Omega-3 fatty acids enter plaque, resulting in increased stability and less inflammation

June 21, 2006

Rome, Italy - One of the possible ways in which long-chain omega-3 fatty acids play a role in decreasing cardiovascular events is by entering advanced atherosclerotic plaques. According to the results of a new study, investigators were able to show that the incorporation of eicosapentaenoic acid (EPA) into advanced plaque was associated with a decreased expression of various matrix metalloproteinases (MMPs) involved in causing plaque instability, as well as with decreased plaque inflammation.

These are results of the Omacor Carotid Endarterectomy Intervention (OCEAN) study, presented here this week at the International Symposium on Atherosclerosis by Dr Philip Calder (University of Southampton, UK).

"By increasing the availability of omega-3 fatty acids, they appear in advanced atherosclerotic plaques, indicated in this study by the carotid artery, and this results in lower numbers of macrophages, foam cells, and T cells, as well as the lower expression of inflammatory markers," said Calder. "Histologically, this results in a plaque that appears to be less inflamed and more stable. This may contribute to reduced mortality in patients consuming omega-3 fatty acids, for example, in the GISSI Prevenzione trial."

Less inflamed and more stable

Calder and his group previously published data in which surgical patients were randomized to placebo, vegetable oil, and omega-3 fatty acids. Patients supplemented with omega-3 fatty acids before surgery were more likely to have stable plaques and less likely to have unstable plaques, said Calder, noting that the more stable plaque contained more EPA and docosahexaenoic acid (DHA) than unstable plaque. Patients treated with omega-3 fatty acids also had lower macrophage infiltration into the plaque with more EPA and DHA.

Presenting the OCEAN findings, Calder said that patients identified for carotid endarterectomy were randomized to treatment with 2 g/day of omega-3 fatty acids or placebo. Patients remained in the trial until surgery, which, historically, was an average of 40 to 50 days after first being identified for endarterectomy. After surgery, the investigators obtained the plaque and studied the morphology, histology, and cellular infiltration using immunohistochemistry, as well as the expression of MMPs, cytokines, and adhesion molecules at the mRNA level.

In total, 112 patients were randomized to therapy, with 50 patients in the placebo arm and 45 patients in the active-therapy arm completing the study. Average patient age was 75 years and a majority were men. Patients were typically overweight and former or current smokers and had hypertension. Calder noted that lipid measurements were typically good, likely because patients were well treated, with 85% taking statins and 80% taking aspirin.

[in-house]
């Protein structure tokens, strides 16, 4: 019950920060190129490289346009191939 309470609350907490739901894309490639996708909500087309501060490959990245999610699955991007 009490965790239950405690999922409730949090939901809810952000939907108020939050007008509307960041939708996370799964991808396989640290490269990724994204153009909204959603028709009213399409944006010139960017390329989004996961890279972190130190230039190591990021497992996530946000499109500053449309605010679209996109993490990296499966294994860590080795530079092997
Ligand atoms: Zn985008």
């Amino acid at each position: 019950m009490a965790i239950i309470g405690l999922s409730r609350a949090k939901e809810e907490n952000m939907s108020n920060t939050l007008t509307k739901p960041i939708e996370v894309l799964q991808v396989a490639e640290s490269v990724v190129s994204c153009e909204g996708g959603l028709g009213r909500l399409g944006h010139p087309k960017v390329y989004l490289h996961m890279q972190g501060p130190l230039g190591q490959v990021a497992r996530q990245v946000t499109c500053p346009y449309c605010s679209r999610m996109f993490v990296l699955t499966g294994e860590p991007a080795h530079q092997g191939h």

Investigators report that EPA and DHA were rapidly taken up into the plaque. There was a significant 100% increase in EPA content in the plaque in patients supplemented with omega-3 fatty acids, but only a 10% nonsignificant increase in the uptake of DHA in the atherosclerotic plaque. The number of foam cells was significantly lower in those treated with fatty acids vs those randomized to placebo.

Calder noted that a combined mean score, a composite summed measure that includes the size of the lipid core, number of foam cells, and number of macrophages in the plaque and the cap, as well as the overall density of inflammation in the plaque and cap, was lower among patients treated with omega-3 fatty acids. The mean score was significantly negatively correlated with plaque EPA, he reported.
"In other words, the more EPA in the plaque, the less inflamed and more stable it is," said Calder.

In addition, investigators measured mRNA levels for seven MMPs. Three of the seven—MMP-9, MMP-7, and MMP-12—were significantly decreased in patients supplemented with omega-3 fatty acids. Intercellular adhesion molecule 1 (ICAM-1), an adhesion molecule involved in the recruitment of monocytes into the vessel wall, and the inflammatory cytokine interleukin-6 were also lower in patients taking fatty acids.

What does it all mean?

Dr Heiner Bucher (University Hospital Basel, Switzerland), who moderated the session, told heart wire that the investigators should be commended for taking advantage of delays in the healthcare system to carry out this study. As noted by Calder, investigators were somewhat hindered, as a delay of 40 to 50 days from the time of referral for surgery until the procedure is the norm in the hospital. Instead, patients underwent surgery 21 days after referral, limiting the amount of time they were on omega-3 fatty acids.

Bucher called the study and its findings intriguing in that it attempts to show a mechanistic benefit with omega-3 fatty acids, long shown to have cardioprotective benefits in epidemiological and case-control studies. He does, however, have reservations about the clinical implications of such findings.

"We are moving now to surrogate end points, like carotid thickening and plaque stabilization, but I still don't know how this translates into clinical benefit," said Bucher. "The piece that we're missing is how much of a decline in carotid thickening or improvement in plaque stabilization results in hard clinical end points, like improved survival or reduced cardiovascular events."


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